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Commerce Department Introduces NSTIC to Protect E-Commerce Industry

Commerce Department Introduces NSTIC to Protect E-Commerce Industry - top government contractors - best government contracting event
Photo: Stephen Orsillo
Commerce Department Introduces NSTIC to Protect E-Commerce Industry - top government contractors - best government contracting event
Photo: Stephen Orsillo

Point, click, buy has become somewhat more complicated as online commerce has transformed into a multimillion-dollar enterprise. And the White House is actively working to ensure the cyber safety of e-commerce through its recent initiative, the National Strategy for Trusted Identities in Cyberspace.

In other words, NSTIC wants a secure way to verify online identities so point, click and buy doesn't end up in scam, theft and cyber crime.

NSTIC, which is a joint endeavor of the Commerce Department and the National Institute of Standards and Technology, aims to protect online transactions for government, banking and retail industries.

Commerce Department Secretary Gary Locke announced the new office in January along with White House Cybersecurity Coordinator Howard Schmidt.

So how does NSTIC's identity verification system work? It hinges on what's called the “Identity Ecosystem,“ which spans the online environment. While the office is still working on particular methods, be it a random password generator or a special token, the ecosystem would allow Internet users, organizations, services and individual devices to establish and authenticate their digital identities.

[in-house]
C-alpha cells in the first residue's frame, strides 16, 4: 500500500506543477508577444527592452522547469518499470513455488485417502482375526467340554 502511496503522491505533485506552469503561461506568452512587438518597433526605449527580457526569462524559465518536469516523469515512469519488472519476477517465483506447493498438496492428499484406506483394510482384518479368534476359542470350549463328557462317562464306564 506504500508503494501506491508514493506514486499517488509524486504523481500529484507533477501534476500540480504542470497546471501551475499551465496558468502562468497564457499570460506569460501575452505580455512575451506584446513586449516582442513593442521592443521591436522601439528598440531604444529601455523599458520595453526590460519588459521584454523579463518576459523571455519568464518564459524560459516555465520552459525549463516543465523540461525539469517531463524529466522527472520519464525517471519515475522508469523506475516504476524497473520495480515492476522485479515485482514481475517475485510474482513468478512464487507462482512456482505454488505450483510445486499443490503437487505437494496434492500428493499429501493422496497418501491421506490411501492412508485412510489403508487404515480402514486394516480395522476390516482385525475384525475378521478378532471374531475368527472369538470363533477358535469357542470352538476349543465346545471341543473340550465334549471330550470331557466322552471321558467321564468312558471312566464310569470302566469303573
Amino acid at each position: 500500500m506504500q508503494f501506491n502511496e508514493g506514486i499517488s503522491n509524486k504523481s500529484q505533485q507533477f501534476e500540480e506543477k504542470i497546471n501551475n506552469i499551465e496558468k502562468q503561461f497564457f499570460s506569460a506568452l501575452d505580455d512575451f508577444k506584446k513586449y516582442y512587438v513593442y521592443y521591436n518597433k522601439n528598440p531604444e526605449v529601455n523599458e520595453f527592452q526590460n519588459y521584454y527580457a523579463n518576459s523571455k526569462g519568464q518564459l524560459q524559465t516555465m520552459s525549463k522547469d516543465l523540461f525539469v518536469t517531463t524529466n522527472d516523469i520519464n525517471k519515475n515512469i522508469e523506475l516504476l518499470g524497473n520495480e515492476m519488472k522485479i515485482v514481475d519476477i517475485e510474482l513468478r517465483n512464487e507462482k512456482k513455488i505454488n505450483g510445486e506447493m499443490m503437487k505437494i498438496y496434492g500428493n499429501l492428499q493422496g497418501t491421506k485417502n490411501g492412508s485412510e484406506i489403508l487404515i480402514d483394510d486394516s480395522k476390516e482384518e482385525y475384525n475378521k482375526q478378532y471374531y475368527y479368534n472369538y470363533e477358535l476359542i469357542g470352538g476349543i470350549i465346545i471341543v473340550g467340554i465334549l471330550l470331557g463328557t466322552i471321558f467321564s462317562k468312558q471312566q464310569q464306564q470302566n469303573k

The Identity Ecosystem is decidedly not a one-size-fits-all approach. That's part of the appeal. It still aims to preserve the Internet's cornerstone of anonymity by sharing only the information necessary to complete an online transaction. The plan will enable users to bank online, view important documents and simply surf the web without fear of identity theft or fraud.

The program will have a national office set up by the Commerce Department and will collaborate with Homeland Security, the General Services Administration and other federal departments to help implement it. A private-public partnership is needed, according to NIST Director Patrick Gallagher.

“Just about every activity the NIST does is done in conjunction with the private sector,” he said. “It’s the way we do business.”

E-commerce is an important business for the United States, growing at about 8 percent annually and projected to make $250 million in sales by 2014. Webpronenews.com spoke to a market analyst who said three factors are behind the projected increase:  the nation’s growing population, daily deal  sites like Groupon, and mobile commerce.

These numbers give cyber criminals a huge financial incentive to attack businesses and commit online crimes. NSTIC is viewed by the Obama administration as an important step in protecting e-commerce and U.S. national security.

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